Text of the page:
Journal article

Estimation of snowfall limit for the Kashmir Valley, Indian Himalayas, with TRMM PR Bright Band information

  • Schauwecker, S. Meteodat GmbH, Zurich, Switzerland - Department of Geography, University of Zurich – Irchel, Switzerland
  • Rohrer, M. Meteodat GmbH, Zurich, Switzerland
  • Schwarb, M. Meteodat GmbH, Zurich, Switzerland
  • Huggel,, C. Department of Geography, University of Zurich – Irchel, Switzerland
  • Dimri, A.P. School of Environmental Sciences, Jawaharlal Nehru University, New Delhi, India
  • Salzmann, Nadine Department of Geosciences, University of Fribourg, Switzerland
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Published in:
  • Meteorologische Zeitschrift. - 2016, p. 501–509
English Knowing the height of the snowfall limit during precipitation events is crucial for better understanding a number of hydro-climatic processes, for instance glacier-climate interactions or runoff from high mountain catchments. However, knowledge on heights of the phase change during precipitation events is limited by the small number of meteorological measurements available at high altitudes, such as the Himalayas. The bright band (BB) of satellite based radar data may be a promising proxy for the snow/rain transition during particular stratiform precipitation events over high mountain regions. The BB is a horizontal layer of stronger radar reflectivity caused by the melting of hydrometeors at the level where solid precipitation turns into rain. Here, we present BB heights detected by the Tropical Rainfall Measuring Mission (TRMM) Precipitation Radar (PR) 2A23 algorithm over a mountainous area. To assess the performance of BB heights, we have compared a 17‑year data set of BB estimations of the TRMM PR with radiosonde observations and meteorological station data from Srinagar, Kashmir Valley, India. During March to November, the BB lies mostly about 200 to 800 m below the freezing level (FL) recorded by radiosondes. The correlation between BB and FL heights extrapolated from a ground-based station is smaller and depends on the timing of the air temperature measurement – an important finding for applying extrapolation techniques in data sparse regions. Further on, we found a strong seasonal and monthly variability of the BB height, e.g. extending in summer months from about 2700 m to almost 6000 m asl. Comparison with near surface rain intensity from the TRMM PR product 2A25 indicates that – during intense monsoonal summer precipitation events – the BB height is concentrated between about 3500 and 4000 m asl. We can conclude that TRMM PR BB data deliver valuable complementary information for regional or seasonal variability in snow/rain transition in data sparse regions and, further on, BB data from surrounding lowlands could be used to validate extrapolation approaches to assess snowfall limit for mainly stratiform precipitation events where stations at high elevations are missing.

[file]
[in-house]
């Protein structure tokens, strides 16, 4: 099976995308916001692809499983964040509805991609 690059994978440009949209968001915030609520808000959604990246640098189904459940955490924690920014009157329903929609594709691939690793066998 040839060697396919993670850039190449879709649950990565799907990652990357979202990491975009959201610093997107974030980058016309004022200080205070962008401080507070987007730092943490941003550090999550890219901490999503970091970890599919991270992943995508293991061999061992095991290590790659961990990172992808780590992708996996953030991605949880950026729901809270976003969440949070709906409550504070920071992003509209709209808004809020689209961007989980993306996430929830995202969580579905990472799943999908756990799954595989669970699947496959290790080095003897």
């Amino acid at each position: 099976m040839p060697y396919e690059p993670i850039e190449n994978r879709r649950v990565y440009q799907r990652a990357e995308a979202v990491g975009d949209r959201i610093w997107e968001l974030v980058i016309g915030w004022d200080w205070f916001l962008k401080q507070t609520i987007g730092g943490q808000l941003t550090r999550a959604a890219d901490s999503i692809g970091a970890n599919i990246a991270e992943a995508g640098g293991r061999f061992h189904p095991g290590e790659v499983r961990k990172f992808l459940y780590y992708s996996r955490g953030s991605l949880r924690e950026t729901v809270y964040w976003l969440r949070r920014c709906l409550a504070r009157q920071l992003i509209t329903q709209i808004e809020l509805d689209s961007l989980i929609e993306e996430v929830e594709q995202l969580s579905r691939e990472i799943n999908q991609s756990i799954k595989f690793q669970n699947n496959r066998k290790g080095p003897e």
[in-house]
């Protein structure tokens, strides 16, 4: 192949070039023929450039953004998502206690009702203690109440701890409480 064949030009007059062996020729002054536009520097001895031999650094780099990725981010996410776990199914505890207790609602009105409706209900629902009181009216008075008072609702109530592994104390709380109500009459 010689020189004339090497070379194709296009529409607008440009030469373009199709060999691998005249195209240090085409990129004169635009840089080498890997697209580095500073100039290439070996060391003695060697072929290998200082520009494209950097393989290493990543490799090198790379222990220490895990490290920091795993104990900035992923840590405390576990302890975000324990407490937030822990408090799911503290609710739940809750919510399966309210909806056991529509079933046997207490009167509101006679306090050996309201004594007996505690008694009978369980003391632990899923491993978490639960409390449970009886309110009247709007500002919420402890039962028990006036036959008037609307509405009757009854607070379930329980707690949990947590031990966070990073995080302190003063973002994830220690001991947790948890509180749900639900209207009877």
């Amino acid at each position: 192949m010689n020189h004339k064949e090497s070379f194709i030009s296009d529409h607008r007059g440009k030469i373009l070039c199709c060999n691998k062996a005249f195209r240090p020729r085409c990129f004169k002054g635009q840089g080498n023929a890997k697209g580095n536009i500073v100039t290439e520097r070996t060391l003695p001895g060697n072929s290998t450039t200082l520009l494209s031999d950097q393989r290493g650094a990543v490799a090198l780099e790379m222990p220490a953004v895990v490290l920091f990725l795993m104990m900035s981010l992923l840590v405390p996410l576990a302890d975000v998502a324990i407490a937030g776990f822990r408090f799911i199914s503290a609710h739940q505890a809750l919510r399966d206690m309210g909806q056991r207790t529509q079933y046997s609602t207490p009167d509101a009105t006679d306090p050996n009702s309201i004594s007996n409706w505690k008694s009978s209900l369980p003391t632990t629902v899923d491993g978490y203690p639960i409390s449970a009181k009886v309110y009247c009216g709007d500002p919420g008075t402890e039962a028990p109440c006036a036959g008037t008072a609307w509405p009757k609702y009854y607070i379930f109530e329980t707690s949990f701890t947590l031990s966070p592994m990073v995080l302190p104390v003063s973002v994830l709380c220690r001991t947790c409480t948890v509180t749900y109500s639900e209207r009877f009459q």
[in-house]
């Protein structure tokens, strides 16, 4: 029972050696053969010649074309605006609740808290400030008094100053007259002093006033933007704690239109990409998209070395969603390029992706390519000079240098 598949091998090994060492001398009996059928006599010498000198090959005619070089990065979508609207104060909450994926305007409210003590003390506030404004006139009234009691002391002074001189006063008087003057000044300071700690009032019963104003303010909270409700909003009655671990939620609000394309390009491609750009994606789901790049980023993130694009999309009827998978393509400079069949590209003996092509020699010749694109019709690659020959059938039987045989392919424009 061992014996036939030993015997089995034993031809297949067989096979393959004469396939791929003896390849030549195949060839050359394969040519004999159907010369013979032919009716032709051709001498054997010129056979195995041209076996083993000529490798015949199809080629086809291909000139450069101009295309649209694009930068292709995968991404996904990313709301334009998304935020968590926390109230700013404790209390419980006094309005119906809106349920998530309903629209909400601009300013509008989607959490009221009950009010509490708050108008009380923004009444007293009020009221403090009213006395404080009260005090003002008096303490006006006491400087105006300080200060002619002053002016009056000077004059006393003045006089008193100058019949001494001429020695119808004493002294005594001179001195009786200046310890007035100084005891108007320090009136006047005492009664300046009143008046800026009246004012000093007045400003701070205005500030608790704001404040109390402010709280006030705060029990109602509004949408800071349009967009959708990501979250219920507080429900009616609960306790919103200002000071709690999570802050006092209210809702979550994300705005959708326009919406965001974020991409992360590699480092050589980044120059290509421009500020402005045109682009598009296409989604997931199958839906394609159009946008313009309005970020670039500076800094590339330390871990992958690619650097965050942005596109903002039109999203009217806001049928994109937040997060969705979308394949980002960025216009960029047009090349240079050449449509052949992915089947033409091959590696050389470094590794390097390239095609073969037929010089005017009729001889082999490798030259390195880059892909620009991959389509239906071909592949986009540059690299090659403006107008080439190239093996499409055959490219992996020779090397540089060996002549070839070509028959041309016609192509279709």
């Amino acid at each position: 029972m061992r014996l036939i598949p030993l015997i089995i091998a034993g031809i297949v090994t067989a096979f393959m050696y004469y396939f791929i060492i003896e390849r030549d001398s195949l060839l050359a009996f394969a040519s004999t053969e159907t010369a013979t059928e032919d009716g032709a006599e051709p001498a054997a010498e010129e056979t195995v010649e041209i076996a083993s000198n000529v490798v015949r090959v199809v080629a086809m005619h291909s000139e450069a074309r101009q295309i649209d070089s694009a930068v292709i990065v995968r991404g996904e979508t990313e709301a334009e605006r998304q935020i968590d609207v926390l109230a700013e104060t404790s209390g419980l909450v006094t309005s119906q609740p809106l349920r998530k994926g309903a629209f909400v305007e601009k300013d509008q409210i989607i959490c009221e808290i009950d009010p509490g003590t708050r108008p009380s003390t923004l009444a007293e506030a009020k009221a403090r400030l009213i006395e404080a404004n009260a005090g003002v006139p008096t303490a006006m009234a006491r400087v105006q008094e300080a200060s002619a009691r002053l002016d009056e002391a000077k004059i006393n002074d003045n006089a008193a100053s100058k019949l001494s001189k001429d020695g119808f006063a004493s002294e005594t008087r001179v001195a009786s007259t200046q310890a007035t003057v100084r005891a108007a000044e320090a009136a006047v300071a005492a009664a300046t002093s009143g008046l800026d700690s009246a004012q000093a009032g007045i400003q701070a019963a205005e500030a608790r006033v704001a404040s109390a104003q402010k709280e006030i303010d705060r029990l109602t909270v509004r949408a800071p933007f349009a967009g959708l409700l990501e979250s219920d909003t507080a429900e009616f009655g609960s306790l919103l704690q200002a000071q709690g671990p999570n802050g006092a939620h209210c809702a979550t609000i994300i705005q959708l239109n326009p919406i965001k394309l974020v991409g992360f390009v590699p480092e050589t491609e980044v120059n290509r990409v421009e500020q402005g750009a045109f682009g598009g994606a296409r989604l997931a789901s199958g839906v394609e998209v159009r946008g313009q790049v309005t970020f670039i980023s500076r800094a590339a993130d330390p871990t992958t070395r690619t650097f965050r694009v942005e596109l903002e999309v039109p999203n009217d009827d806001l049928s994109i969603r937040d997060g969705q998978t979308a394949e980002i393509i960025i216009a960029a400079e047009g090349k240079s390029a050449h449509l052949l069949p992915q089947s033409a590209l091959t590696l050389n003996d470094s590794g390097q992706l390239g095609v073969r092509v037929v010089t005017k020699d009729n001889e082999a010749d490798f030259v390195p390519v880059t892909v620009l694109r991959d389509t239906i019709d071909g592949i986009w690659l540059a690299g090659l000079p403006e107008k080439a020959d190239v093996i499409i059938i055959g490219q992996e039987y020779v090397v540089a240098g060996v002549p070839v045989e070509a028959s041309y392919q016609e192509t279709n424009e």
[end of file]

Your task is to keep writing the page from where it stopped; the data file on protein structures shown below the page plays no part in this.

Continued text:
Faculté des sciences et de médecine
Département de Géosciences
  • English
Meteorology, climatology
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